Well, everybody else is misusing our language, so the least we can do it is join in, so as not to look stand-offish.

 

It is of course a common idiomatic usage in the north of England.  Not everyone in the UK speaks like wot they do in Kensington.

 

 

As an Australian we mangle the English language something terrible at times, but to see you Brits constantly and deliberately getting the tense of sit wrong always makes me laugh. I think it's spreading too, it's almost a badge of ordinariness now?  :drunk:



#23 Kobasmashi

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Posted 09 September 2013 - 14:47

I think "sat" in that instance is used as a statial adjective rather than a verb, so it seems correct to me, or at least not horribly wrong.

#24 g1n

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Posted 09 September 2013 - 15:23

"Good Job", "everyone working very hard" - I get bored of hearing this all the time.



#25 Buttoneer

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Posted 09 September 2013 - 15:30

"I gave it 110%" = I was never really very good with numbers.  Good job I drive cars for a living.



#26 Vitesse2

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Posted 09 September 2013 - 15:35

"I gave it 110%" = I was never really very good with numbers.  Good job I drive cars for a living.

Drivers always talk in the plural these days, so obviously for sure that should be "We gave it 110%" - presumably referring to himself, the car, the pit crew, the truckies, the tea lady ...



#27 JHSingo

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Posted 09 September 2013 - 15:38

"Picking the line of least resistance." - David Coulthard = "Driving on a flat out part of the track."

 

Or something like that.


Edited by JHSingo, 09 September 2013 - 15:39.


#28 Lights

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Posted 09 September 2013 - 15:40

"Picking the line of least resistance." - David Coulthard = "Driving on a flat out part of the track."

 

Or something like that.

 

Well there still is some truth in that... 



#29 superdelphinus

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Posted 09 September 2013 - 15:52

'He's sat' is just a mixing up of tenses, and is an idiom of certain bits of England (I actually think this is more of a south eastern thing than northern, actually)

Back on topic, brundle has millions of these. What's that one about being a dollar short that he's always saying?

#30 joshb

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Posted 09 September 2013 - 16:13

Christian Horner always answers a question with "Yeah no"- make up your mind then!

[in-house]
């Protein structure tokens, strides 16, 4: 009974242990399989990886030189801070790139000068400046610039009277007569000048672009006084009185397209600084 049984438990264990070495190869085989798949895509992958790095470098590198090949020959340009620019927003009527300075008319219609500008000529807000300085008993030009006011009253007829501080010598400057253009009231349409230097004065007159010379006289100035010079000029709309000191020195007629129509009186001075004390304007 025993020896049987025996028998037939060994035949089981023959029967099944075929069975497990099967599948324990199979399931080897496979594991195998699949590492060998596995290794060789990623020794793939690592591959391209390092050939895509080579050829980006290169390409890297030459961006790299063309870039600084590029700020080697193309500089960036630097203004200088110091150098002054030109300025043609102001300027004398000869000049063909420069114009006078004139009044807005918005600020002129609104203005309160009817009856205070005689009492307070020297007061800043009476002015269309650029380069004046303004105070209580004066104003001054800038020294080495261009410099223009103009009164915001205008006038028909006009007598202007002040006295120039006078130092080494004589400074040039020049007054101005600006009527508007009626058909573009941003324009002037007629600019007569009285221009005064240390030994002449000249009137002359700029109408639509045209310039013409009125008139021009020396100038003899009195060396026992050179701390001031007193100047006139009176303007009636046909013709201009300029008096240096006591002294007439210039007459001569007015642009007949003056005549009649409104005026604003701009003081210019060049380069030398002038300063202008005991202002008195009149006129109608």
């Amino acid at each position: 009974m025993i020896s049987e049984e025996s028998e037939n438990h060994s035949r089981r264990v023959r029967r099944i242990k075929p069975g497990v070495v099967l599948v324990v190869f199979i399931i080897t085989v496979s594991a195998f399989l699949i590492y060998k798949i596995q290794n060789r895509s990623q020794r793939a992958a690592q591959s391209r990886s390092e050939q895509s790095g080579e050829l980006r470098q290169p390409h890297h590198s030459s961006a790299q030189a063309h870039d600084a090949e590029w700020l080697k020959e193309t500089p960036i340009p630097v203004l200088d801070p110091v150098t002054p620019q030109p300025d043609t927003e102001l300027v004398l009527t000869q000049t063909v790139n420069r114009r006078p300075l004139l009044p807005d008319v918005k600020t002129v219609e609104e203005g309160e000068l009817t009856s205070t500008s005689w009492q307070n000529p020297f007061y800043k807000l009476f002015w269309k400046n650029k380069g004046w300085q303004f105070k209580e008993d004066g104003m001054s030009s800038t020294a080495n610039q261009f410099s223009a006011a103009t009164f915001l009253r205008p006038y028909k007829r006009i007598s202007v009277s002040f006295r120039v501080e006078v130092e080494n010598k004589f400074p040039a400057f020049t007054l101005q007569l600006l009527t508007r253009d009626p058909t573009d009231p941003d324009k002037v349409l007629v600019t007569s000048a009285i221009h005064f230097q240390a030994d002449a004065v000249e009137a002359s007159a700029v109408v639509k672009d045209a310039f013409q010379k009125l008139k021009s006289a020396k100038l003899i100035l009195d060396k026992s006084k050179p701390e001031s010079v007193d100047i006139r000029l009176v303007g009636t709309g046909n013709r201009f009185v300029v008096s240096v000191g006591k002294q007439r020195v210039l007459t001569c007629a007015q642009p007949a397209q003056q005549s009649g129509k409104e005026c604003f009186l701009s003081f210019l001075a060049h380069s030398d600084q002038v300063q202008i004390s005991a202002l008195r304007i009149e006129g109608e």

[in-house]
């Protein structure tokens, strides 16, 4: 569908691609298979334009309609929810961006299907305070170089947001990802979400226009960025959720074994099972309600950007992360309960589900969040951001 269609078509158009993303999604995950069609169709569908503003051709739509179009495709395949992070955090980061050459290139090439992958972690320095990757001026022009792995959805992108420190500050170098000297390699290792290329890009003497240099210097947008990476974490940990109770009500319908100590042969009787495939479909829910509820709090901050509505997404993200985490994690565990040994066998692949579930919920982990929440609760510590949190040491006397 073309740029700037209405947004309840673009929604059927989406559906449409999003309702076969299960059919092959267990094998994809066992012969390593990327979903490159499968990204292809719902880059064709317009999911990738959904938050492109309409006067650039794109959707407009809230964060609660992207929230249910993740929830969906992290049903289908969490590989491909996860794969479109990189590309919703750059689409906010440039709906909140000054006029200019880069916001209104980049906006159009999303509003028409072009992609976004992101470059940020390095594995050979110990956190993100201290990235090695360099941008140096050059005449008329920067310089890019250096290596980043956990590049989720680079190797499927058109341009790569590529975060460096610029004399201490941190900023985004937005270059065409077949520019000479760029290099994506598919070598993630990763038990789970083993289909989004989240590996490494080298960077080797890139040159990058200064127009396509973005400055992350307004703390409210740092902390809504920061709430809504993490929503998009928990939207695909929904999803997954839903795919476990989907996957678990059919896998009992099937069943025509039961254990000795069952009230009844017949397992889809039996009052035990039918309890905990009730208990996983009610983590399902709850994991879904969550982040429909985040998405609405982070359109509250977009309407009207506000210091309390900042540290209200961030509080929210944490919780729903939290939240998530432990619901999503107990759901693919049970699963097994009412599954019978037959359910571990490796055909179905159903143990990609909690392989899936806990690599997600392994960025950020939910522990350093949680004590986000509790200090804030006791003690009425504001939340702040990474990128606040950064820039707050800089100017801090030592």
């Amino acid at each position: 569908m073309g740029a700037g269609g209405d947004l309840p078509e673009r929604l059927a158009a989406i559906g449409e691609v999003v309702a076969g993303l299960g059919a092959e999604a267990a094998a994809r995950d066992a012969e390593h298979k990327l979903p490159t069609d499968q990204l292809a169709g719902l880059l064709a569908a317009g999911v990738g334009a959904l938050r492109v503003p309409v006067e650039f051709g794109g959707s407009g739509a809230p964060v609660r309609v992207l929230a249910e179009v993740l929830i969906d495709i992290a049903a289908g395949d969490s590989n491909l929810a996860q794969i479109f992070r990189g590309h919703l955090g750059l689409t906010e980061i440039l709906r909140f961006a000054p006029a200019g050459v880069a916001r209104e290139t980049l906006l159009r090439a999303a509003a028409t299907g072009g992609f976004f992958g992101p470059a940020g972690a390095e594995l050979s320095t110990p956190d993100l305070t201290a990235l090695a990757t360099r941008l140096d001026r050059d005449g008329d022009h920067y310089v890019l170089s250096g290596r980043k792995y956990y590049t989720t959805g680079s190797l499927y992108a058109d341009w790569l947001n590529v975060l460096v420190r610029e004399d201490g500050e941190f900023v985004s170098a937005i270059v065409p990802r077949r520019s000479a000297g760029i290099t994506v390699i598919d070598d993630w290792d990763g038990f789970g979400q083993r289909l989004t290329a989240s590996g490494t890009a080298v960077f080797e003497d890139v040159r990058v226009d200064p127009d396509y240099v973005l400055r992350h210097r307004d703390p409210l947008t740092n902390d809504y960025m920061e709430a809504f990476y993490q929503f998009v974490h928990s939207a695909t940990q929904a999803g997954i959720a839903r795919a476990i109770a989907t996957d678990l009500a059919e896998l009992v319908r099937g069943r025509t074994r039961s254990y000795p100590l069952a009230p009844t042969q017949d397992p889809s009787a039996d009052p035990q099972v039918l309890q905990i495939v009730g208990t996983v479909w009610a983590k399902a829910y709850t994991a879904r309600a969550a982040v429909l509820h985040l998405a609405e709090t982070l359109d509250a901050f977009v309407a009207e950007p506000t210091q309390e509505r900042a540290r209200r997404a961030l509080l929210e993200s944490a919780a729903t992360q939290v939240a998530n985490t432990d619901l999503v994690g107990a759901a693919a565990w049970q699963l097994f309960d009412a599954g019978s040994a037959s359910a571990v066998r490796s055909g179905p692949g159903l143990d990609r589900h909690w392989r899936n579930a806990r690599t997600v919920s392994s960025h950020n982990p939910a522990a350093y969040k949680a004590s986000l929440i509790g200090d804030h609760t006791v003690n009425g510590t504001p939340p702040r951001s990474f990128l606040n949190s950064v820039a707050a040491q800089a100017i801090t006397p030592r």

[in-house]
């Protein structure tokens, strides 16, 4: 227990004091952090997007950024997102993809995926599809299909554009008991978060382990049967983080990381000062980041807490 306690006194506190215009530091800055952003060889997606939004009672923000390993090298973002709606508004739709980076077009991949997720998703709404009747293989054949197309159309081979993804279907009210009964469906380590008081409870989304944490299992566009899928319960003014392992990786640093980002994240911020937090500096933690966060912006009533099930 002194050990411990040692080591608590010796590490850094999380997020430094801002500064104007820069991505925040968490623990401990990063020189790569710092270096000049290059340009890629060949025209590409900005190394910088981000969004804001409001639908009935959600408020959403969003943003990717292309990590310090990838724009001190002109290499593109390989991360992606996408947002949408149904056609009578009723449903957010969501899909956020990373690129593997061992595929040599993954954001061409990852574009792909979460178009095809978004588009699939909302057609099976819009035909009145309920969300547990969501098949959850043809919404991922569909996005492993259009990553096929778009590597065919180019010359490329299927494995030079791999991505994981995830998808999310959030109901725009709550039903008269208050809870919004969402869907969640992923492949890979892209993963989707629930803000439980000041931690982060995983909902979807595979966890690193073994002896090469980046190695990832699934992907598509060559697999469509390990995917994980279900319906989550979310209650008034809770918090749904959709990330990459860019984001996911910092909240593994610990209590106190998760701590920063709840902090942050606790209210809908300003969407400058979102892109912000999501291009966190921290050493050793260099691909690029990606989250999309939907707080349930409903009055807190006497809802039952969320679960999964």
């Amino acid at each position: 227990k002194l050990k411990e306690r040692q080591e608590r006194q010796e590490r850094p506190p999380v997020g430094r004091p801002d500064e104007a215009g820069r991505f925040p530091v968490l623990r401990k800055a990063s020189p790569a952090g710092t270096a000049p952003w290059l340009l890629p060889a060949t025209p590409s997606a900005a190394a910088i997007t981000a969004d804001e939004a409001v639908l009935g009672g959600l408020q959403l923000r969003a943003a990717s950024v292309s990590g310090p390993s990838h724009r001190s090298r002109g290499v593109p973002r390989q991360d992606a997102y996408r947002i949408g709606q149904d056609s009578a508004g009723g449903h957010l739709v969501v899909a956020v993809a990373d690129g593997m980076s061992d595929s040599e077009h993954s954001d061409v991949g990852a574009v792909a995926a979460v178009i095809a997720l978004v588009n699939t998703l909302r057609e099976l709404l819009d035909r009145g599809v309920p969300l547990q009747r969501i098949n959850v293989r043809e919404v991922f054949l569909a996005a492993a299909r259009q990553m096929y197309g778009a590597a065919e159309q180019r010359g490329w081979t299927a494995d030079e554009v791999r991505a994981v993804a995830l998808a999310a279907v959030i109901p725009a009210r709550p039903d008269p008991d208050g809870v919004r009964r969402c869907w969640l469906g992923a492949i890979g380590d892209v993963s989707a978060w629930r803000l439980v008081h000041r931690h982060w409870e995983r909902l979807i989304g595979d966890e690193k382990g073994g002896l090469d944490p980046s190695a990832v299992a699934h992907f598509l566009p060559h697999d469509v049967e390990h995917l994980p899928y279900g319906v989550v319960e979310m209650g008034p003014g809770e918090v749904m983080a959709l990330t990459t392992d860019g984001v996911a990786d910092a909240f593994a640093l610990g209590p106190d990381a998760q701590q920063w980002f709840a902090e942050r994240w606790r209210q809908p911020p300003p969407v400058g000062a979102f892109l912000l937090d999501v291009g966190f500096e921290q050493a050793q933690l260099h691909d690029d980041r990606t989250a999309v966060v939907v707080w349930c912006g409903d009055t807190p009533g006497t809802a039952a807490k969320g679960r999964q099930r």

and he always describes a good result as "a great team performance"



#31 Buttoneer

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Posted 09 September 2013 - 16:32

He's right with that too.If the pitstop guys were 1s slower, or the strategists a lap out with their predictions, or the engineers a mm out on their measurements or the CFD designers a decimal place out on their calculations then they would fail.  Vettel could drive out of his skin and not win.  Horner is quite rightly acknowledging the efforts of everyone when he says that.



#32 Ravenak

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Posted 09 September 2013 - 16:37

Massive

Massively

 

Hamilton and others



#33 Vitesse2

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Posted 09 September 2013 - 17:08

'He's sat' is just a mixing up of tenses, and is an idiom of certain bits of England (I actually think this is more of a south eastern thing than northern, actually)

Back on topic, brundle has millions of these. What's that one about being a dollar short that he's always saying?

A day late and a dollar short.

 

It's the title of a novel by Terry McMillan, but I suspect Martin probably lifted it from a song, also with that title, which was one of two new tracks on a 2011 Scritti Politti compilation album called Absolute

 

I thought Dylan put it better: One too many mornings and a thousand miles behind. :)



#34 sopa

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Posted 09 September 2013 - 17:16

"Yutaw taw" - Flavio Briatore, 2008

 

What the f... did that mean? Did we ever get an answer?

I suspect it was actually "you" and taw-taw or ta-ta can be anything. 

 

I think the people who made the transcript misunderstood.



#35 R Soul

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Posted 09 September 2013 - 17:32

Christian Horner always answers a question with "Yeah no"- make up your mind then!

I was just about to post that "yeah no" comment. It might be like when we say "errr" while we buy the time to think of what to say.

 

I hear these a lot:

 

"It's a big ask."

 

"That was a great overtake."



#36 skyfolker

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Posted 09 September 2013 - 17:33

Unlocked potential-usually from Whitmarsh,but last weekend I heard Button saying something similar.